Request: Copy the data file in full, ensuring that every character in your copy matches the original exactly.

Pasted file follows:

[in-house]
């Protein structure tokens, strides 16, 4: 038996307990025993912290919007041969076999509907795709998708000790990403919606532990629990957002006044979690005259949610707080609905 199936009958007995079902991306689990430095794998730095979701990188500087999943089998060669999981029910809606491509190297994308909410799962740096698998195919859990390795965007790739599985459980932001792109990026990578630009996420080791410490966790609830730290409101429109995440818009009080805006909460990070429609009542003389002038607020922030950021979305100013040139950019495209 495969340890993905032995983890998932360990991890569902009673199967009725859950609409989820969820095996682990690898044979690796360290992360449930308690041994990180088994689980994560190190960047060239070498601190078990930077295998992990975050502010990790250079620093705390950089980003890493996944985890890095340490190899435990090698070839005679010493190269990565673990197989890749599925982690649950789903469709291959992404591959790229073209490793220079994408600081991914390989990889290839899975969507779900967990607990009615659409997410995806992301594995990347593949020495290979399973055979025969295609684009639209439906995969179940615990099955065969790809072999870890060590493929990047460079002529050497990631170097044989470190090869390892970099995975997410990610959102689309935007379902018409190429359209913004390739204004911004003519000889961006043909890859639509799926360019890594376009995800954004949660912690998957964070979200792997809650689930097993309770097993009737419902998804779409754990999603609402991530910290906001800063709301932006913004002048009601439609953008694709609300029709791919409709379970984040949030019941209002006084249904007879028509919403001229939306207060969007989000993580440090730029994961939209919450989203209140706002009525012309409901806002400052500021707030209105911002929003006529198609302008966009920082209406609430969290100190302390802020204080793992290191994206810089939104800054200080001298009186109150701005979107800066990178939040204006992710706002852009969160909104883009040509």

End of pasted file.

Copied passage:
[in-house]
């Protein structure tokens, strides 16, 4: 038996307990025993912290919007041969076999509907795709998708000790990403919606532990629990957002006044979690005259949610707080609905 199936009958007995079902991306689990430095794998730095979701990188500087999943089998060669999981029910809606491509190297994308909410799962740096698998195919859990390795965007790739599985459980932001792109990026990578630009996420080791410490966790609830730290409101429109995440818009009080805006909460990070429609009542003389002038607020922030950021979305100013040139950019495209 495969340890993905032995983890998932360990991890569902009673199967009725859950609409989820969820095996682990690898044979690796360290992360449930308690041994990180088994689980994560190190960047060239070498601190078990930077295998992990975050502010990790250079620093705390950089980003890493996944985890890095340490190899435990090698070839005679010493190269990565673990197989890749599925982690649950789903469709291959992404591959790229073209490793220079994408600081991914390989990889290839899975969507779900967990607990009615659409997410995806992301594995990347593949020495290979399973055979025969295609684009639209439906995969179940615990099955065969790809072999870890060590493929990047460079002529050497990631170097044989470190090869390892970099995975997410990610959102689309935007379902018409190429359209913004390739204004911004003519000889961006043909890859639509799926360019890594376009995800954004949660912690998957964070979200792997809650689930097993309770097993009737419902998804779409754990999603609402991530910290906001800063709301932006913004002048009601439609953008694709609300029709791919409709379970984040949030019941209002006084249904007879028509919403001229939306207060969007989000993580440090730029994961939209919450989203209140706002009525012309409901806002400052500021707030209105911002929003006529198609302008966009920082209406609430969290100190302390802020204080793992290191994206810089939104800054200080001298009186109150701005979107800066990178939040204006992710706002852009969160909104883009040509």